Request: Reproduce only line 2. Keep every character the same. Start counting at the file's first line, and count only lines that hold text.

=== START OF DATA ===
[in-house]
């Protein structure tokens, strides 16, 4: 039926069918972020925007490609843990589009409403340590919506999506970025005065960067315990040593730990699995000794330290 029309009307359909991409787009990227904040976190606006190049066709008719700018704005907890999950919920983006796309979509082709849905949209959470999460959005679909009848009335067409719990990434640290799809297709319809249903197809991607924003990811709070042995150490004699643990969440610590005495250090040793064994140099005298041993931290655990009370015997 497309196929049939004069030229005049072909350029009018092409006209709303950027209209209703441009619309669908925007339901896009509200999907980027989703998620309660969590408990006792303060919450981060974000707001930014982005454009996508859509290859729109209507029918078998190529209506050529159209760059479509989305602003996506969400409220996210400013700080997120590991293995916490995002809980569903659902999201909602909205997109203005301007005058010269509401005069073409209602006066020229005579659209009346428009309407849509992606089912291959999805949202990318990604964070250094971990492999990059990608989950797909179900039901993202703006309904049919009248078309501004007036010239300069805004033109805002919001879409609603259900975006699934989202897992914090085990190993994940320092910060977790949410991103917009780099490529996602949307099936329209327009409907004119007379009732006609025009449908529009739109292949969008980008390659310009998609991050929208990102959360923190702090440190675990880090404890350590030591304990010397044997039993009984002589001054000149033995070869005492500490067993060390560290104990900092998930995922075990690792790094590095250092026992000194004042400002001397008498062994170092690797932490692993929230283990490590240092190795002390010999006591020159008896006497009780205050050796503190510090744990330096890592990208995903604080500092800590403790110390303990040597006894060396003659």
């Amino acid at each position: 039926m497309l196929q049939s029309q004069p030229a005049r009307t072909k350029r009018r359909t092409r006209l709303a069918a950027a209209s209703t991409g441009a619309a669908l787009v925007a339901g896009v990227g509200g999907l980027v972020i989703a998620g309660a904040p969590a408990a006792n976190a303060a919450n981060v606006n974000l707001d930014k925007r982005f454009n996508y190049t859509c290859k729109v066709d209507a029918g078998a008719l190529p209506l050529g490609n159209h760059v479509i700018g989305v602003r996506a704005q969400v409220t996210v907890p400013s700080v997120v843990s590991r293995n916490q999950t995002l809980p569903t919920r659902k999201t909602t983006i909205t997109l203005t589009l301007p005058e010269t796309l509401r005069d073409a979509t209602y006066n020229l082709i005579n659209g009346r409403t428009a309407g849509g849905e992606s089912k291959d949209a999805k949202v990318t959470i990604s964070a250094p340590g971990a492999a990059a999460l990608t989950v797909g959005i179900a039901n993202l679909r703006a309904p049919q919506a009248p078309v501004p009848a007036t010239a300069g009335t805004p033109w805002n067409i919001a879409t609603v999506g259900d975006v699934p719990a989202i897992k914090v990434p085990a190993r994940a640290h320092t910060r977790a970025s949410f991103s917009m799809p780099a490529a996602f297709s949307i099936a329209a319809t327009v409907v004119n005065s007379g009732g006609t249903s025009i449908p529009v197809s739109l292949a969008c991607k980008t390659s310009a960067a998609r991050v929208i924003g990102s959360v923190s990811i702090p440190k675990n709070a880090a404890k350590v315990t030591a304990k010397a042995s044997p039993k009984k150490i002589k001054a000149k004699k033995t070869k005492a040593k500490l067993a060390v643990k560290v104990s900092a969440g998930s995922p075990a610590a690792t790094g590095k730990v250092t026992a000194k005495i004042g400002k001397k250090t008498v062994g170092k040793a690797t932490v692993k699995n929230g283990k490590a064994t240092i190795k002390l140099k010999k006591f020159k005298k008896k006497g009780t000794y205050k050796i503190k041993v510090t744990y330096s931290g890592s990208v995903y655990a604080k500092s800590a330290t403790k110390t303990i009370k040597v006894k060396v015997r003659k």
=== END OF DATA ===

């Protein structure tokens, strides 16, 4: 039926069918972020925007490609843990589009409403340590919506999506970025005065960067315990040593730990699995000794330290 029309009307359909991409787009990227904040976190606006190049066709008719700018704005907890999950919920983006796309979509082709849905949209959470999460959005679909009848009335067409719990990434640290799809297709319809249903197809991607924003990811709070042995150490004699643990969440610590005495250090040793064994140099005298041993931290655990009370015997 497309196929049939004069030229005049072909350029009018092409006209709303950027209209209703441009619309669908925007339901896009509200999907980027989703998620309660969590408990006792303060919450981060974000707001930014982005454009996508859509290859729109209507029918078998190529209506050529159209760059479509989305602003996506969400409220996210400013700080997120590991293995916490995002809980569903659902999201909602909205997109203005301007005058010269509401005069073409209602006066020229005579659209009346428009309407849509992606089912291959999805949202990318990604964070250094971990492999990059990608989950797909179900039901993202703006309904049919009248078309501004007036010239300069805004033109805002919001879409609603259900975006699934989202897992914090085990190993994940320092910060977790949410991103917009780099490529996602949307099936329209327009409907004119007379009732006609025009449908529009739109292949969008980008390659310009998609991050929208990102959360923190702090440190675990880090404890350590030591304990010397044997039993009984002589001054000149033995070869005492500490067993060390560290104990900092998930995922075990690792790094590095250092026992000194004042400002001397008498062994170092690797932490692993929230283990490590240092190795002390010999006591020159008896006497009780205050050796503190510090744990330096890592990208995903604080500092800590403790110390303990040597006894060396003659």